My own discovery about overexposure perhaps occurred when I was in college and went to all night parties where there was a fair amount of drinking, although I never drank myself, but I did find you could find out things about people when they were under the influence that you otherwise may never know. And perhaps it was all very interesting to me since I was introverted and had no great interest in making all social mistakes myself, so it was good when people told me their experiences of things I'd never do.

I suppose that reminds me in general that young people are largely insecure and stupid, and that drugs and alcohol are good ways to be insecure and stupid, while disassociating their ego with that behavior. Like "What happens in Vegas, stays in Vegas." Pretending no one has the right to judge what you expose under the influence. It might work, especially if everyone else is trashed too.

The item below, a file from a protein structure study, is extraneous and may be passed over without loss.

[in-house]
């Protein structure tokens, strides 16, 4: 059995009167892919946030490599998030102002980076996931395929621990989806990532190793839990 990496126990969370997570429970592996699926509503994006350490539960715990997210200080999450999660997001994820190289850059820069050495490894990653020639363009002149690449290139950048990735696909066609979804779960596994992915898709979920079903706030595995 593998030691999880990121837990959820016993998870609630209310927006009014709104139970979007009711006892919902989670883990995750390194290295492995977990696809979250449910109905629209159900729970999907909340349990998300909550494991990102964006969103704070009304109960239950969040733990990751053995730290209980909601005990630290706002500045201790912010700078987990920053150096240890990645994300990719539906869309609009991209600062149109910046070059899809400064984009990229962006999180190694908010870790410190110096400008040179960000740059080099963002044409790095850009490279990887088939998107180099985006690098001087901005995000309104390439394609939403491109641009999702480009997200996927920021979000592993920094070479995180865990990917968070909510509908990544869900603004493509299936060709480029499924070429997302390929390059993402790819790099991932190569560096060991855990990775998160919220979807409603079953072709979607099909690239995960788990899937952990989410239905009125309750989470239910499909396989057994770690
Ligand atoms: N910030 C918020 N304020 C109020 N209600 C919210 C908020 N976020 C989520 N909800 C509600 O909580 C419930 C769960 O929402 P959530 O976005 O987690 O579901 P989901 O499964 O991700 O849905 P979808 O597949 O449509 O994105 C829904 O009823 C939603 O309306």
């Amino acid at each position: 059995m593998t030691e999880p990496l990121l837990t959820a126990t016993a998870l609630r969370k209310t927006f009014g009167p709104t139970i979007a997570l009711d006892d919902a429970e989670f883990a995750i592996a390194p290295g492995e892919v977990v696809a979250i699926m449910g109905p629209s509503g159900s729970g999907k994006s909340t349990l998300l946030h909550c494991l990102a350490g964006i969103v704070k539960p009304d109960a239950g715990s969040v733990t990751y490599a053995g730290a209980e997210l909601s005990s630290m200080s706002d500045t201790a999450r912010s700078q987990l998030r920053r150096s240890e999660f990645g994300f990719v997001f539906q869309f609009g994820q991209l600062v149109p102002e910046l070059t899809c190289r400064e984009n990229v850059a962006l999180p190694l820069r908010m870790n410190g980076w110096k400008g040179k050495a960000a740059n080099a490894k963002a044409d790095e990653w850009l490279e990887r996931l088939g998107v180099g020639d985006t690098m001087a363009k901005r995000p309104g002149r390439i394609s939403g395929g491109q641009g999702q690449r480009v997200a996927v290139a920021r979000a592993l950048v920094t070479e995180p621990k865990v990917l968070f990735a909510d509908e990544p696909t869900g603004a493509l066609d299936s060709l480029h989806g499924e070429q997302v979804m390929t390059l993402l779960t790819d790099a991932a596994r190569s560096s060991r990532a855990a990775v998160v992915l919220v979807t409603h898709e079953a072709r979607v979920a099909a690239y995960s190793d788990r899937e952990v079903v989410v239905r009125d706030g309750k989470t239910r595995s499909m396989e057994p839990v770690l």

I think Jung ended up with a similar idea, minus the drugs and alcohol, but allowed a ritual space where people could explore different parts of their psyche, and get to know themselves that way, especially parts of themselves that they might not like, or that have been judged negatively, so the idea was to get in touch with the "shadow" parts of ourselves, so these parts won't influence us quite as unconsciously, and perhaps where we can reclaim parts of ourselves we've previously judged negatively, like trying to separate aggression versus assertiveness is a tricky thing.